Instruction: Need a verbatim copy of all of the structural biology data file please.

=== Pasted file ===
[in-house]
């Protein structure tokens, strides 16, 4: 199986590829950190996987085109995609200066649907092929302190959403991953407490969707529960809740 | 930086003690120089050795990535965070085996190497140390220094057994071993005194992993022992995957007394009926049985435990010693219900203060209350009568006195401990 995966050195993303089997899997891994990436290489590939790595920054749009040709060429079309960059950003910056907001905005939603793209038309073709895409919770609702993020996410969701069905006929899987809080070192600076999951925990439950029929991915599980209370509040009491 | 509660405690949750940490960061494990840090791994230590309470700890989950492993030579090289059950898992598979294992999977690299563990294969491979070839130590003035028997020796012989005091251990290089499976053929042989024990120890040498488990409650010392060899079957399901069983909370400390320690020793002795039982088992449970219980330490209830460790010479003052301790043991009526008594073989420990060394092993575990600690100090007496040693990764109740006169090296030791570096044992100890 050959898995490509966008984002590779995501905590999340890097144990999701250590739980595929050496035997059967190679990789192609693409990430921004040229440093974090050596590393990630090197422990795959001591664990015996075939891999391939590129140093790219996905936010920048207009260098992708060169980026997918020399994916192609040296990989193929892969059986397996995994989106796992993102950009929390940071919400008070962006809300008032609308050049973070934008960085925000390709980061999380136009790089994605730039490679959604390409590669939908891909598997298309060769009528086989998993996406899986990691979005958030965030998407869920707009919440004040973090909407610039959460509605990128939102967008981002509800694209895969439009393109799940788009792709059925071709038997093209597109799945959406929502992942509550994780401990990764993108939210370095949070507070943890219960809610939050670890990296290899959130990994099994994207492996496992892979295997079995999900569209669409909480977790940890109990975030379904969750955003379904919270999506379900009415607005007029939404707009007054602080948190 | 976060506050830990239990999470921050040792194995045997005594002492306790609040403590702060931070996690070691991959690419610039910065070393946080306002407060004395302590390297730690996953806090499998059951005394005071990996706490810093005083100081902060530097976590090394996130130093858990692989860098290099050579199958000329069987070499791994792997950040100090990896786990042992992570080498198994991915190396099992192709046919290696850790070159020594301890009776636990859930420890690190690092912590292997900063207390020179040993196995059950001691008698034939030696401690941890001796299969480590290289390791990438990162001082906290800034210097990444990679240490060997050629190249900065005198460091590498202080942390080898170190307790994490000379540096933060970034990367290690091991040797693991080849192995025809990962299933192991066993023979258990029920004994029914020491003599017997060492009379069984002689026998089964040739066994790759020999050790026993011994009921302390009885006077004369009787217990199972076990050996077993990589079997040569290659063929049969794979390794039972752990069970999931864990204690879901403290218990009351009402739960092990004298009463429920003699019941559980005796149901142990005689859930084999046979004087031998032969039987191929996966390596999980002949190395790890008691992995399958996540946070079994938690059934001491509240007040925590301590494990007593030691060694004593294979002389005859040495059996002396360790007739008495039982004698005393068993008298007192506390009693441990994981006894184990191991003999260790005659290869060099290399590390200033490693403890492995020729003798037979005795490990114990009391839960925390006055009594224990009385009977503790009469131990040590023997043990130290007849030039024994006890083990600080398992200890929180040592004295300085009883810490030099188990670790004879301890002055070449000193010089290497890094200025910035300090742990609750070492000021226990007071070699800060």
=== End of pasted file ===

[in-house]
């Protein structure tokens, strides 16, 4: 199986590829950190996987085109995609200066649907092929302190959403991953407490969707529960809740 | 930086003690120089050795990535965070085996190497140390220094057994071993005194992993022992995957007394009926049985435990010693219900203060209350009568006195401990 995966050195993303089997899997891994990436290489590939790595920054749009040709060429079309960059950003910056907001905005939603793209038309073709895409919770609702993020996410969701069905006929899987809080070192600076999951925990439950029929991915599980209370509040009491 | 509660405690949750940490960061494990840090791994230590309470700890989950492993030579090289059950898992598979294992999977690299563990294969491979070839130590003035028997020796012989005091251990290089499976053929042989024990120890040498488990409650010392060899079957399901069983909370400390320690020793002795039982088992449970219980330490209830460790010479003052301790043991009526008594073989420990060394092993575990600690100090007496040693990764109740006169090296030791570096044992100890 050959898995490509966008984002590779995501905590999340890097144990999701250590739980595929050496035997059967190679990789192609693409990430921004040229440093974090050596590393990630090197422990795959001591664990015996075939891999391939590129140093790219996905936010920048207009260098992708060169980026997918020399994916192609040296990989193929892969059986397996995994989106796992993102950009929390940071919400008070962006809300008032609308050049973070934008960085925000390709980061999380136009790089994605730039490679959604390409590669939908891909598997298309060769009528086989998993996406899986990691979005958030965030998407869920707009919440004040973090909407610039959460509605990128939102967008981002509800694209895969439009393109799940788009792709059925071709038997093209597109799945959406929502992942509550994780401990990764993108939210370095949070507070943890219960809610939050670890990296290899959130990994099994994207492996496992892979295997079995999900569209669409909480977790940890109990975030379904969750955003379904919270999506379900009415607005007029939404707009007054602080948190 | 976060506050830990239990999470921050040792194995045997005594002492306790609040403590702060931070996690070691991959690419610039910065070393946080306002407060004395302590390297730690996953806090499998059951005394005071990996706490810093005083100081902060530097976590090394996130130093858990692989860098290099050579199958000329069987070499791994792997950040100090990896786990042992992570080498198994991915190396099992192709046919290696850790070159020594301890009776636990859930420890690190690092912590292997900063207390020179040993196995059950001691008698034939030696401690941890001796299969480590290289390791990438990162001082906290800034210097990444990679240490060997050629190249900065005198460091590498202080942390080898170190307790994490000379540096933060970034990367290690091991040797693991080849192995025809990962299933192991066993023979258990029920004994029914020491003599017997060492009379069984002689026998089964040739066994790759020999050790026993011994009921302390009885006077004369009787217990199972076990050996077993990589079997040569290659063929049969794979390794039972752990069970999931864990204690879901403290218990009351009402739960092990004298009463429920003699019941559980005796149901142990005689859930084999046979004087031998032969039987191929996966390596999980002949190395790890008691992995399958996540946070079994938690059934001491509240007040925590301590494990007593030691060694004593294979002389005859040495059996002396360790007739008495039982004698005393068993008298007192506390009693441990994981006894184990191991003999260790005659290869060099290399590390200033490693403890492995020729003798037979005795490990114990009391839960925390006055009594224990009385009977503790009469131990040590023997043990130290007849030039024994006890083990600080398992200890929180040592004295300085009883810490030099188990670790004879301890002055070449000193010089290497890094200025910035300090742990609750070492000021226990007071070699800060």